The real-world Reeves' sudden popularity has been extensively analyzed. Some have argued it's because he represents an alternative to the Hollywood bad-guy archetype in the #MeToo era. Some have proposed that it's because he seems to know something that the rest of us are just trying to figure out. Reeves is humble, private, poised, and most of all, kind. As Neo and as himself, he exists outside our glitchy, simulated world, outside of the media's clutches, outside of illusion, blind humanism, and the bottomless greed that is at the heart of American exceptionalism and colonial violence, which will also be our doom if there isn't a massive paradigm shift sooner rather than later.
This may sound overdramatic, but—blank slate that he is—Reeves has always been the ideal greenscreen upon which to project different, radical ideas about worlds beyond the ones we accept as real or possible. Now, as Neo, he needs to show the rest of us how to get there.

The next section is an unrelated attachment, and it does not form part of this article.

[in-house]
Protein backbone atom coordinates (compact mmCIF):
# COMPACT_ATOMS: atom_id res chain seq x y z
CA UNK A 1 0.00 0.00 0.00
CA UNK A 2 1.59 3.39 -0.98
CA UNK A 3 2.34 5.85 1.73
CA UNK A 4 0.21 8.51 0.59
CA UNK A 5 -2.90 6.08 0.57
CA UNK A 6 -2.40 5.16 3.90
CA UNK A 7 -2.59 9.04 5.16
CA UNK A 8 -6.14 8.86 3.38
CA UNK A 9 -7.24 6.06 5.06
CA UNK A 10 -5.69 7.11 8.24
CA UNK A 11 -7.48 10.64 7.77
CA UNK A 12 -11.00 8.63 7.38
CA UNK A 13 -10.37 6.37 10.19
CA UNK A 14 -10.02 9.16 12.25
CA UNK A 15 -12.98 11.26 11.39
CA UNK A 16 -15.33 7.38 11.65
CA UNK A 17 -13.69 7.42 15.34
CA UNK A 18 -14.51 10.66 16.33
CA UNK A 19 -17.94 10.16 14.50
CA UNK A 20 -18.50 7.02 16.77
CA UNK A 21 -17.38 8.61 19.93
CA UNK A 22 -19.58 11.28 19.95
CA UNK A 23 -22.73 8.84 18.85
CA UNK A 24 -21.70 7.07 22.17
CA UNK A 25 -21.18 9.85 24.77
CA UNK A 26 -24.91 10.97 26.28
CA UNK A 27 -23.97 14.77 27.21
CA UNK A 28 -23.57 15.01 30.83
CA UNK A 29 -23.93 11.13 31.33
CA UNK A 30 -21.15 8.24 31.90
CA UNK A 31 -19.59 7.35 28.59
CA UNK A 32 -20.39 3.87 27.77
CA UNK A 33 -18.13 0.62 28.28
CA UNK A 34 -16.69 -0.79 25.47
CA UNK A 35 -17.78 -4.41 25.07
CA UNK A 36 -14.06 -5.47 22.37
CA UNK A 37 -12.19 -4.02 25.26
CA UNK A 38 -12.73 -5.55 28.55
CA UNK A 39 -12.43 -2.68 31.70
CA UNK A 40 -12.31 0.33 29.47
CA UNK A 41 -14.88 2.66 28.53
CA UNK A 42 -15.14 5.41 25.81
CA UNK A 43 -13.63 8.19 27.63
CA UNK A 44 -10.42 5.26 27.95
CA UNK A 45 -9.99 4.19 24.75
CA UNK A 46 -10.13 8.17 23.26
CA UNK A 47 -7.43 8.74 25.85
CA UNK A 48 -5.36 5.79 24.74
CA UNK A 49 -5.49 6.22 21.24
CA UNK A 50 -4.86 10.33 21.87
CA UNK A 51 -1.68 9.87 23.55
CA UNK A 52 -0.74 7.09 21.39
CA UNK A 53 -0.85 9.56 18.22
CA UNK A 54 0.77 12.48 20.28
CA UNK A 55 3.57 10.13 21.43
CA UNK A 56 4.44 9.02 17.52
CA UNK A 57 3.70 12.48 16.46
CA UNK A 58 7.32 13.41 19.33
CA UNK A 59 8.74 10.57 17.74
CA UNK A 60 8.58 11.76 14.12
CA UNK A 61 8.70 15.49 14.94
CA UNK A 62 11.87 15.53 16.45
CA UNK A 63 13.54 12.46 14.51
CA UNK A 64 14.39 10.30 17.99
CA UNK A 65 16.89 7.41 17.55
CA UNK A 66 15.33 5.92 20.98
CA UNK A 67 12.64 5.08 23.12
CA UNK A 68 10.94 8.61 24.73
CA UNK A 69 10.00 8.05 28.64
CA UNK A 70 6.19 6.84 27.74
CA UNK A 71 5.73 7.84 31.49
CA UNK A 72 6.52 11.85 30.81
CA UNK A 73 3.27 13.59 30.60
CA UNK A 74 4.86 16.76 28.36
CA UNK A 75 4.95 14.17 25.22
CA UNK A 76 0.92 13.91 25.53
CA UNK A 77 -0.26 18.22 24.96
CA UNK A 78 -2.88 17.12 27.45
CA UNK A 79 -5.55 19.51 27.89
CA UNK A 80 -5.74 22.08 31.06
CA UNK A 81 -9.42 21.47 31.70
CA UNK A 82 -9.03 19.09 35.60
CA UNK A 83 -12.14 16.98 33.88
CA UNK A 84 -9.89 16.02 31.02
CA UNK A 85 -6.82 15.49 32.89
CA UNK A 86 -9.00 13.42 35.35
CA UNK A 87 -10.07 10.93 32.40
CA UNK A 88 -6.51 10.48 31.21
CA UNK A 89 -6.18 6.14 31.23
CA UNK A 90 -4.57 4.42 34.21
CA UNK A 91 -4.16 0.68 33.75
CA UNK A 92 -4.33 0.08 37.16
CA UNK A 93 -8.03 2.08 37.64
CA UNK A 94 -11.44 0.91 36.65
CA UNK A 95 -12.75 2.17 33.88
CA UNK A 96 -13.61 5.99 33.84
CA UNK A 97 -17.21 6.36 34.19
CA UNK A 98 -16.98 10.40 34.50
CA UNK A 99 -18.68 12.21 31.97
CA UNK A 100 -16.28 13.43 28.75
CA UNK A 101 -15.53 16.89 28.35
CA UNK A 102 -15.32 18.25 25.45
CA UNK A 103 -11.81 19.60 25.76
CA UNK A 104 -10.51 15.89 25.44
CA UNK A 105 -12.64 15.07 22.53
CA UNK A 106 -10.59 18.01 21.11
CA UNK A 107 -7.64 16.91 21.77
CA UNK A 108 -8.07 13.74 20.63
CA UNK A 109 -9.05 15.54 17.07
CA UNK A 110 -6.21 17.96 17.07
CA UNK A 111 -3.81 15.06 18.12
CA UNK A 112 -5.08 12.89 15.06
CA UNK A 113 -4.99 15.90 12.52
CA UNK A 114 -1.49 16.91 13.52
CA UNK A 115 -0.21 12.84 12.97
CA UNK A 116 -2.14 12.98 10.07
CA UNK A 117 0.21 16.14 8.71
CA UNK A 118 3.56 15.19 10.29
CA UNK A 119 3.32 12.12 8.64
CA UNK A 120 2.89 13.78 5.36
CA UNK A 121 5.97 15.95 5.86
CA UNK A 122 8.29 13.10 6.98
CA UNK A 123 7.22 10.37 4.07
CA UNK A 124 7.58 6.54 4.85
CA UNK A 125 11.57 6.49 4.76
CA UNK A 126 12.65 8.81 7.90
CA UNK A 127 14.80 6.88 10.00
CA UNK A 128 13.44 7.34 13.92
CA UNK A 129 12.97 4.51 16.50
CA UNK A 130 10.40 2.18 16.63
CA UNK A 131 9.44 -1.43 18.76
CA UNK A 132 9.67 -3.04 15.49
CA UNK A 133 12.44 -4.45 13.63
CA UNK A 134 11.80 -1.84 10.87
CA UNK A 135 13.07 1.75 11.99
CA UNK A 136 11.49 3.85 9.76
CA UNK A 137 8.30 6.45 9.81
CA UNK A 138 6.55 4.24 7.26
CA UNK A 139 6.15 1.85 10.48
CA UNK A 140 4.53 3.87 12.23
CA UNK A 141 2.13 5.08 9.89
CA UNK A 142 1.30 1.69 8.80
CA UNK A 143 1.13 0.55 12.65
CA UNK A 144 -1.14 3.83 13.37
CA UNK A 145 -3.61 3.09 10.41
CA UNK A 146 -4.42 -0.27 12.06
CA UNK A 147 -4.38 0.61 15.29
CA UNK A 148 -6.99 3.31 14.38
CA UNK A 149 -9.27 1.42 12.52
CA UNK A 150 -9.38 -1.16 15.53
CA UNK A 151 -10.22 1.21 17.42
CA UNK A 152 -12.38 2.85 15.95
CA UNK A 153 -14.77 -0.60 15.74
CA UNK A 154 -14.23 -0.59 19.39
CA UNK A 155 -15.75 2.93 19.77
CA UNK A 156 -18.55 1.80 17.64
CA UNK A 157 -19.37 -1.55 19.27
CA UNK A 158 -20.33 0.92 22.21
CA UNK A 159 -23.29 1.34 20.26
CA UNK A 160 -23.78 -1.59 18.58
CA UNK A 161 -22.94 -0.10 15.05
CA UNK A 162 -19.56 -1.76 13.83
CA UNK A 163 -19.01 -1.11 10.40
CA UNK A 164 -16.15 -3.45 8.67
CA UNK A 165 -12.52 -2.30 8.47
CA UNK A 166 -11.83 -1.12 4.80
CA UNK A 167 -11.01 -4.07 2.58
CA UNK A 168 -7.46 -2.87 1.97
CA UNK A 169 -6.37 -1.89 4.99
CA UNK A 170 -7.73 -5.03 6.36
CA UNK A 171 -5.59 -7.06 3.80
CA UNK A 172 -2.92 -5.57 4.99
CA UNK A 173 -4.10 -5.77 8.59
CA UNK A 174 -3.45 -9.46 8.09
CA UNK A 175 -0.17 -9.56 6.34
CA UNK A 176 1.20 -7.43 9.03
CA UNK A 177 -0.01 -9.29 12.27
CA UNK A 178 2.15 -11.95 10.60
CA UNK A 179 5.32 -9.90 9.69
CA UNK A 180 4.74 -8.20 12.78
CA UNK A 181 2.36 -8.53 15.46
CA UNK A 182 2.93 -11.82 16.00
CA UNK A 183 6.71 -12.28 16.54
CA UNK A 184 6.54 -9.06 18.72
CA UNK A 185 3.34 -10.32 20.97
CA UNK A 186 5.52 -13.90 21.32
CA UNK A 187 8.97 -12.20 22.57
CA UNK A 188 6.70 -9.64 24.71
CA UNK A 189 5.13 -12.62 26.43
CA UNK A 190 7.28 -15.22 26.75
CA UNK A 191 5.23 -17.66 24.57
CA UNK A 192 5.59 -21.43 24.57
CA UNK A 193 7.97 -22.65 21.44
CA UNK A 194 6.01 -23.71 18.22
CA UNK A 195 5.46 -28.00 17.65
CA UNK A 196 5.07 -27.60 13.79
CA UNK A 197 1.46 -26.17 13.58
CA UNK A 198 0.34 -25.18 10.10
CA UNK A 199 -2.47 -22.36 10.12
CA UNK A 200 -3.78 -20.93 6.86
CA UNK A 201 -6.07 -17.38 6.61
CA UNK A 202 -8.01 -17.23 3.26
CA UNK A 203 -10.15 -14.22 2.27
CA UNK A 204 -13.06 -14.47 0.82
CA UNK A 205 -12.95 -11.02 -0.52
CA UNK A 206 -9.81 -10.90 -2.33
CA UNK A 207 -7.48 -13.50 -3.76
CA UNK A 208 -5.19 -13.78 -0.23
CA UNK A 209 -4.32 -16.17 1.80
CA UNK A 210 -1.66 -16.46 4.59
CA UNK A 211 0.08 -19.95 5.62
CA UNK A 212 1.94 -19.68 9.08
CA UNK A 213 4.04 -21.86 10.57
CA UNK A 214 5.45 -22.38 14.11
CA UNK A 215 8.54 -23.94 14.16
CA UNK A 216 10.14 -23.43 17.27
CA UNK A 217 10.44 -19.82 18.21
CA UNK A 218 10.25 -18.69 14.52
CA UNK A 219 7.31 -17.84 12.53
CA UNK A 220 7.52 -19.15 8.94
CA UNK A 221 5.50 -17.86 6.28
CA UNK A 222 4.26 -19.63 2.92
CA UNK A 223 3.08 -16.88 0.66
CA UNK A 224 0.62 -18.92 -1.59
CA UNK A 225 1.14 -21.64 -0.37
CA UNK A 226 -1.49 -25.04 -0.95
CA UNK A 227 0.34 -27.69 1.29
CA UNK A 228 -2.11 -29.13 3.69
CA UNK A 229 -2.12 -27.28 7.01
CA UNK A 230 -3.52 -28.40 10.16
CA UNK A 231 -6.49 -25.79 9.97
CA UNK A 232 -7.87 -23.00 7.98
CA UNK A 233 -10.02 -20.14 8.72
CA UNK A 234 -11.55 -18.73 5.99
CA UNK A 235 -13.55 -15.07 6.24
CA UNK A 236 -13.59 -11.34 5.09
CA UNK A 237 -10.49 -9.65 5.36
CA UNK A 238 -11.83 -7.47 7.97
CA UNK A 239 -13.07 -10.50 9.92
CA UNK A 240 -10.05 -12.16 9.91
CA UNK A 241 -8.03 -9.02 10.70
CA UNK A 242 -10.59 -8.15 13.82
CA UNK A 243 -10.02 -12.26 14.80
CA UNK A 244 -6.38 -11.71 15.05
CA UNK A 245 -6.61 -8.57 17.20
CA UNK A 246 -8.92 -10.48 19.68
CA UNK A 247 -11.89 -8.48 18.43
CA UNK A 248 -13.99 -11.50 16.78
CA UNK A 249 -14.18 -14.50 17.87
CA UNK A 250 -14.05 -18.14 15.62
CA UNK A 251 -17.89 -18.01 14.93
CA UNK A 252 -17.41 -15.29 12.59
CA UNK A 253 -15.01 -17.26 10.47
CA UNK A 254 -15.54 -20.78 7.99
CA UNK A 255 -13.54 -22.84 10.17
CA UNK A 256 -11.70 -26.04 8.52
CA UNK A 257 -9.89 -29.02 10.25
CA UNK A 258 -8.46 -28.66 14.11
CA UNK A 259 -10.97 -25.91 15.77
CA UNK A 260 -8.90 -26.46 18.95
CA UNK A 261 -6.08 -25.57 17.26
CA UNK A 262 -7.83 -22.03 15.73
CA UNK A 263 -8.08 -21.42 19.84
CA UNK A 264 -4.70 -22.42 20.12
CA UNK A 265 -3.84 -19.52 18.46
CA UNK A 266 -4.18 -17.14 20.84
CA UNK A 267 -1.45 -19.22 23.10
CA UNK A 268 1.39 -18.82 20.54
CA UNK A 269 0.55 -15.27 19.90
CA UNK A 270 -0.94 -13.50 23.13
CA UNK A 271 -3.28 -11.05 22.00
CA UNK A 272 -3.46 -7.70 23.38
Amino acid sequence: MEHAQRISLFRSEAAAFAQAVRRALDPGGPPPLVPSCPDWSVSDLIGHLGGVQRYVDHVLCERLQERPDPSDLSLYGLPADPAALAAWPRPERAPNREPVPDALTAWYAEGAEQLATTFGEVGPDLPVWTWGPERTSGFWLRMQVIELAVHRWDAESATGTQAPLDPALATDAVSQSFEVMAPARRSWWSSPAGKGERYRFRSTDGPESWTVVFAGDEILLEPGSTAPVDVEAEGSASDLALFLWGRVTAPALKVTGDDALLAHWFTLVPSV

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American Gods: How Keanu Reeves, Nicolas Cage, and Neil Gaiman Became the Internet’s Most Beloved Men
Though they've had rather different careers, each of these men has become something of an Internet darling in the #MeToo era.
Nicolas Cage and Keanu Reeves are very different celebrities.
Reeves is the shockingly down-to-earth crown prince of the #MeToo era, a title he earned due to his habit of not touching women in photographs. On the other hand, Cage is an insane person who once bought a dinosaur skull for $276,000, and who practices a form of acting based in ancient magic, which he has coined "nouveau shamanic." Still, they both have one main thing in common: They've become darlings of the Internet age.